Between 1999-2005, if you asked the average Star Wars fan about the current state of Star Wars, they probably would have responded in a less than favorable way. Between the high amount of CGI, the poor romantic dialogue, and the everything about Jar Jar Binks, fans were not happy. Opinions about the Star Wars Prequel trilogy stayed that way, until about 2015, when Star Wars: The Force Awakens premiered. Suddenly, there was a new thing to dislike, and the fan community became nostalgic for the Jedi Council, Podracing, and the everything about Obi-wan Kenobi.
Between 2008-2014, if you asked the average Dungeons & Dragons player about the current state of D&D, they probably would have responded in a less than favorable way. That is until the new One D&D Playtest packets came out. Now that people are thinking about ways they would want to improve D&D, a lot of people are coming up with ideas from Fourth Edition, whether intentionally or not. If you’re on Reddit, you’ll see it as a pattern more, where someone comes up with an idea, and then someone else points out that their idea was the rule in 4e.
This is because 4e was good, actually. Just like how the Prequels were around when I discovered Star Wars, 4e was the current system when I started playing D&D. Because of this, I didn’t have preconceived notions about what they *should* be like, I took them and enjoyed them as they were.
Why was 4e good, actually? Let’s talk about it.
4e Elements that Should Come Back
One of the best parts of 4e that got thrown out, was the Warlord Class. This was a purely martial class, that was also a support class. The goal of the Warlord wasn’t to do a ton of damage, but to help their allies do that damage. Sometimes that meant granting a bonus to initiative, extra attacks or movement, or healing.
Bloodied meant that either a PC, NPC, or monster was at half of their total hit points. Not only was this good in terms of the flow of combat, but it also allowed other abilities to activate. Some creatures, like the Gnoll, when bloodied gained a bonus to damage rolls, as part of their “Blood Fury” trait.
Monsters were designed to fill different roles in combat. Some were meant to attack at range (Artillery), or up close and personal (Brutes), or manipulate the battlefield (Controllers). Of course then there were also the Leaders, meant to have a group of minions, or a Solo monster, designed to be challenging on their own. This made it so the DM knew how to use different monsters for different kinds of fights.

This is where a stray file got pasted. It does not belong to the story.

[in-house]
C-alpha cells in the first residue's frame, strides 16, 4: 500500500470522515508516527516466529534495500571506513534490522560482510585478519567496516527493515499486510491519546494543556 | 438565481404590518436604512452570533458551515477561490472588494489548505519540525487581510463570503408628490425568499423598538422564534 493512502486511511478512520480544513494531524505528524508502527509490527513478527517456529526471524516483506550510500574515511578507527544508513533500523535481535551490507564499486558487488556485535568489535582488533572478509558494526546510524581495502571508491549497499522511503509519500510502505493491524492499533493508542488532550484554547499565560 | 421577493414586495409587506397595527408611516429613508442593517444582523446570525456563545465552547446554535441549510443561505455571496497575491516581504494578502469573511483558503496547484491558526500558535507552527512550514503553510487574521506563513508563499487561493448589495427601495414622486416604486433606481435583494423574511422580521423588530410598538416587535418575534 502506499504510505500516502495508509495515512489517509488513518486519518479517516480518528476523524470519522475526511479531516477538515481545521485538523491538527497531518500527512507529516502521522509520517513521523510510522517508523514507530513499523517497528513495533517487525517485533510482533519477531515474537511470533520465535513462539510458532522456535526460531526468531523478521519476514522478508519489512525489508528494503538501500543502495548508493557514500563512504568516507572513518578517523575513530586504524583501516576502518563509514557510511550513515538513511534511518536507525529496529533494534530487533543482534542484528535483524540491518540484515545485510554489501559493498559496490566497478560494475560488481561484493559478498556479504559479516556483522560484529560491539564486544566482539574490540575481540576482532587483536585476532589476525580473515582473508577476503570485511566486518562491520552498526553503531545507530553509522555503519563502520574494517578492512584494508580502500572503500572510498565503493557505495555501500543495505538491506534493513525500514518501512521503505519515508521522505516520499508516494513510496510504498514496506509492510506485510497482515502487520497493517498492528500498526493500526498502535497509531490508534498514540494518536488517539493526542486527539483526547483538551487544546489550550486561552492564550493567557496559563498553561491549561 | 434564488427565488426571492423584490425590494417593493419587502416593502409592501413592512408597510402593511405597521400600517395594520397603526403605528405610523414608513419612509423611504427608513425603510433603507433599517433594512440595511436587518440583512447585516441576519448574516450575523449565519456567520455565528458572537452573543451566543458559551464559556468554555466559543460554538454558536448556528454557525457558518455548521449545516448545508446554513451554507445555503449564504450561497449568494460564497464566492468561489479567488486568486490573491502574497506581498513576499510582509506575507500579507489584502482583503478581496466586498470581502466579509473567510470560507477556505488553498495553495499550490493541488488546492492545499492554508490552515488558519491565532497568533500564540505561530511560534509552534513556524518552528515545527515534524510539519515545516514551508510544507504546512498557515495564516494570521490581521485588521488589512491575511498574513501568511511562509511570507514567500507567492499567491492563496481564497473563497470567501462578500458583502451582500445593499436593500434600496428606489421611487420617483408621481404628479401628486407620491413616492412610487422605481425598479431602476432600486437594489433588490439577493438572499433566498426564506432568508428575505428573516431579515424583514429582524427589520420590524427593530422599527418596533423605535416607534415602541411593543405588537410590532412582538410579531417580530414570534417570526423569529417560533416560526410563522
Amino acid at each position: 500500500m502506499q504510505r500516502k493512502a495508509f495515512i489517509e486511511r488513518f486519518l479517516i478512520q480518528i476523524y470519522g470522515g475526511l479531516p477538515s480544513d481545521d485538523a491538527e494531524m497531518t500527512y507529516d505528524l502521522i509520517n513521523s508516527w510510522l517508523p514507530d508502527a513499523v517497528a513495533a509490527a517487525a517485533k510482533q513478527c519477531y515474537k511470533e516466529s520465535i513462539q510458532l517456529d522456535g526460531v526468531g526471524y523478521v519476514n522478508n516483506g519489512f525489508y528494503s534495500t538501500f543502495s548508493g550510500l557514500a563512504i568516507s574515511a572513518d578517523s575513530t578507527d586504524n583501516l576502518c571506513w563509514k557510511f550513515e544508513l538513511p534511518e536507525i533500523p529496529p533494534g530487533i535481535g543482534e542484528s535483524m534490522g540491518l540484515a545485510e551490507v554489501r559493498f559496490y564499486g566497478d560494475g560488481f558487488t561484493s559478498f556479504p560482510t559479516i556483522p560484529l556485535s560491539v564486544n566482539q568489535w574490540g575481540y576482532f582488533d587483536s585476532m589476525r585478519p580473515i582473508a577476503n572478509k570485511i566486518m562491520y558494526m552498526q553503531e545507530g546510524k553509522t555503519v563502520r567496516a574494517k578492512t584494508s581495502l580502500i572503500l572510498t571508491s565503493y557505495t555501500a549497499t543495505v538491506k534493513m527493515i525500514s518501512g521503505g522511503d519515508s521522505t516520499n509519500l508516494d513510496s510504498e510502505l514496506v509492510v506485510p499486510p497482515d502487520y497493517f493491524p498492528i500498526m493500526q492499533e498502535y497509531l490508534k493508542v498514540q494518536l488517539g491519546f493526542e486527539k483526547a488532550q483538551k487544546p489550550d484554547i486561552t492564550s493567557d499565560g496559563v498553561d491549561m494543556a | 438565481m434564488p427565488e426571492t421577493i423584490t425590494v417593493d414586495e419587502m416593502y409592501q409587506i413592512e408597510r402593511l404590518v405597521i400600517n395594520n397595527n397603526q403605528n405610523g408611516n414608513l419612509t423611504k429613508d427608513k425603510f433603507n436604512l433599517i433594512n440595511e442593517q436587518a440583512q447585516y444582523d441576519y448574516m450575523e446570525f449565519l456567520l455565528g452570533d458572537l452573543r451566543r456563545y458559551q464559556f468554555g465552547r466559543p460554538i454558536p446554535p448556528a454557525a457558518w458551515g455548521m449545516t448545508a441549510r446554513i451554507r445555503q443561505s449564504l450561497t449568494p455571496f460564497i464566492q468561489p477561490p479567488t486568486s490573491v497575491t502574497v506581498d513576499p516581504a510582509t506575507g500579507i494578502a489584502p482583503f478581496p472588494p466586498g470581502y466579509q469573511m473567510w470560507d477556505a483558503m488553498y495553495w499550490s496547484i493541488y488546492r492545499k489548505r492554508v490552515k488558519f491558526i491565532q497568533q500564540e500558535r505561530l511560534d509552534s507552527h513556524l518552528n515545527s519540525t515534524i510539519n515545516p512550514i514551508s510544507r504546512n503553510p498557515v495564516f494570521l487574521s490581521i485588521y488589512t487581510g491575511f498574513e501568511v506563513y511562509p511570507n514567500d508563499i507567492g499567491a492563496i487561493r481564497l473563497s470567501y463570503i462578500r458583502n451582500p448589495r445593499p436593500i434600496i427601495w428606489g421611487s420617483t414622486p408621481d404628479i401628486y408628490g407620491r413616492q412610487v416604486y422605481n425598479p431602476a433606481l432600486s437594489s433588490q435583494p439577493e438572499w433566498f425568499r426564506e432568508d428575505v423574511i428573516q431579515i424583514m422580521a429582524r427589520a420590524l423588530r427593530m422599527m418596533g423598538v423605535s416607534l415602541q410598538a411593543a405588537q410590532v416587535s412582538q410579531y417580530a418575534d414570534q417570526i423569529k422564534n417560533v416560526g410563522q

Speaking of Minions, there was an entire type of monster that were meant to be killed in large swaths, with only 1HP each. MCDM has an upcoming Monster book that has minions, and monsters with rolls. #NotSponsored
Skill Challenges is when you have a series of events that work together, though none of them are particularly combat-oriented. My favorite example is a chase sequence. If you are chasing someone through town, you want to do more than just a contested Athletics/Acrobatics check, but it’s hard to use the 5e rules to make it interesting. Skill Challenges forces you to use multiple of your Skills in conjunction in creative ways, in order to accomplish the ultimate goal.
Power and Class Groupings are very similar to 4e. In this new playtest, the classes are split into Warrior, Mage, Priest, and Expert, while the magic sources are Arcane, Divine, and Primal. 4e also had class groups called Leader, Striker, Defender, and Controller, and power groups called Martial, Arcane, Divine, Primal, Psionic and Shadow. There is certainly some crossover, but 4e was a game all about tactics, so the class groups were about your job in combat, whereas 5e is more about story, and so the groups are about the types of adventurers you’ll see.
Lastly, 4e did the best to handle the Martial/Caster Divide, by giving Martial classes abilities that worked very similar to spells. This was considered one if it’s biggest flaws, as people didn’t want a “fighter to feel like a wizard,” but they really made a solid effort to make Martials and Casters feel like they are comparable throughout the levels. I hope that they are willing to revisit a lot of those ideas in the new playtests.
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